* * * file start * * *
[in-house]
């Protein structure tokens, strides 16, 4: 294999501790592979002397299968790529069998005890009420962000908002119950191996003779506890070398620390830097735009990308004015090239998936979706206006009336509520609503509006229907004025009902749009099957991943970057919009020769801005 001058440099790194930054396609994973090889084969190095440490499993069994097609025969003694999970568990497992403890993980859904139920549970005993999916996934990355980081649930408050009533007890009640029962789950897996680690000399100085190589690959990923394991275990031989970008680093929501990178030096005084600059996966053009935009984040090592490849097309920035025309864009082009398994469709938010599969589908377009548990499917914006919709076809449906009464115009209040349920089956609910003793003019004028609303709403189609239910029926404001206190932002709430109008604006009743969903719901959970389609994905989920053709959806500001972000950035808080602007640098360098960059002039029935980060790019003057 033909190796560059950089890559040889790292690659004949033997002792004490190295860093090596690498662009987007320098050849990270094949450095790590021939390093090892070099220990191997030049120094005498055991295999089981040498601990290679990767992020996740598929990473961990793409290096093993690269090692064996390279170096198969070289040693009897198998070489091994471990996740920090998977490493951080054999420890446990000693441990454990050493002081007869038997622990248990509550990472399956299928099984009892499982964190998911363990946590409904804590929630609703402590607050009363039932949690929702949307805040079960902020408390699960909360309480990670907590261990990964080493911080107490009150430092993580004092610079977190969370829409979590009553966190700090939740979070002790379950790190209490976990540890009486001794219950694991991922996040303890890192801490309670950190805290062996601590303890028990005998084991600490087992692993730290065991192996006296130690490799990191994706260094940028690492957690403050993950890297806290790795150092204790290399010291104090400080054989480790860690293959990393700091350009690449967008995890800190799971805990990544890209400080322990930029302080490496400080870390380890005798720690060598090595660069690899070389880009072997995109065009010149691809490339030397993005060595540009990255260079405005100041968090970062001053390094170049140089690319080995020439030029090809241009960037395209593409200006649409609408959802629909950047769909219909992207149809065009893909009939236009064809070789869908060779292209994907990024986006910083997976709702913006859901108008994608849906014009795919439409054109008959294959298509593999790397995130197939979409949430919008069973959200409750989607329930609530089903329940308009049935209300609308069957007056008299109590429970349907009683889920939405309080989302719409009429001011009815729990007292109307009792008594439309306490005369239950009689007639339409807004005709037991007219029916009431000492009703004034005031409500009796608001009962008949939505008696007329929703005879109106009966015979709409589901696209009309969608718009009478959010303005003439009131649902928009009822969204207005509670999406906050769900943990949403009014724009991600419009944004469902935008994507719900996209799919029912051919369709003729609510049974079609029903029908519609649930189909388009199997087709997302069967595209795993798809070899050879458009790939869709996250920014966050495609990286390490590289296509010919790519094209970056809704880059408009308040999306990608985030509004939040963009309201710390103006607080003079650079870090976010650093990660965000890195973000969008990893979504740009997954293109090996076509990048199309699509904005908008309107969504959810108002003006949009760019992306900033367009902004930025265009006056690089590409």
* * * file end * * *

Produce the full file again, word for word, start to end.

[in-house]
């Protein structure tokens, strides 16, 4: 294999501790592979002397299968790529069998005890009420962000908002119950191996003779506890070398620390830097735009990308004015090239998936979706206006009336509520609503509006229907004025009902749009099957991943970057919009020769801005 001058440099790194930054396609994973090889084969190095440490499993069994097609025969003694999970568990497992403890993980859904139920549970005993999916996934990355980081649930408050009533007890009640029962789950897996680690000399100085190589690959990923394991275990031989970008680093929501990178030096005084600059996966053009935009984040090592490849097309920035025309864009082009398994469709938010599969589908377009548990499917914006919709076809449906009464115009209040349920089956609910003793003019004028609303709403189609239910029926404001206190932002709430109008604006009743969903719901959970389609994905989920053709959806500001972000950035808080602007640098360098960059002039029935980060790019003057 033909190796560059950089890559040889790292690659004949033997002792004490190295860093090596690498662009987007320098050849990270094949450095790590021939390093090892070099220990191997030049120094005498055991295999089981040498601990290679990767992020996740598929990473961990793409290096093993690269090692064996390279170096198969070289040693009897198998070489091994471990996740920090998977490493951080054999420890446990000693441990454990050493002081007869038997622990248990509550990472399956299928099984009892499982964190998911363990946590409904804590929630609703402590607050009363039932949690929702949307805040079960902020408390699960909360309480990670907590261990990964080493911080107490009150430092993580004092610079977190969370829409979590009553966190700090939740979070002790379950790190209490976990540890009486001794219950694991991922996040303890890192801490309670950190805290062996601590303890028990005998084991600490087992692993730290065991192996006296130690490799990191994706260094940028690492957690403050993950890297806290790795150092204790290399010291104090400080054989480790860690293959990393700091350009690449967008995890800190799971805990990544890209400080322990930029302080490496400080870390380890005798720690060598090595660069690899070389880009072997995109065009010149691809490339030397993005060595540009990255260079405005100041968090970062001053390094170049140089690319080995020439030029090809241009960037395209593409200006649409609408959802629909950047769909219909992207149809065009893909009939236009064809070789869908060779292209994907990024986006910083997976709702913006859901108008994608849906014009795919439409054109008959294959298509593999790397995130197939979409949430919008069973959200409750989607329930609530089903329940308009049935209300609308069957007056008299109590429970349907009683889920939405309080989302719409009429001011009815729990007292109307009792008594439309306490005369239950009689007639339409807004005709037991007219029916009431000492009703004034005031409500009796608001009962008949939505008696007329929703005879109106009966015979709409589901696209009309969608718009009478959010303005003439009131649902928009009822969204207005509670999406906050769900943990949403009014724009991600419009944004469902935008994507719900996209799919029912051919369709003729609510049974079609029903029908519609649930189909388009199997087709997302069967595209795993798809070899050879458009790939869709996250920014966050495609990286390490590289296509010919790519094209970056809704880059408009308040999306990608985030509004939040963009309201710390103006607080003079650079870090976010650093990660965000890195973000969008990893979504740009997954293109090996076509990048199309699509904005908008309107969504959810108002003006949009760019992306900033367009902004930025265009006056690089590409």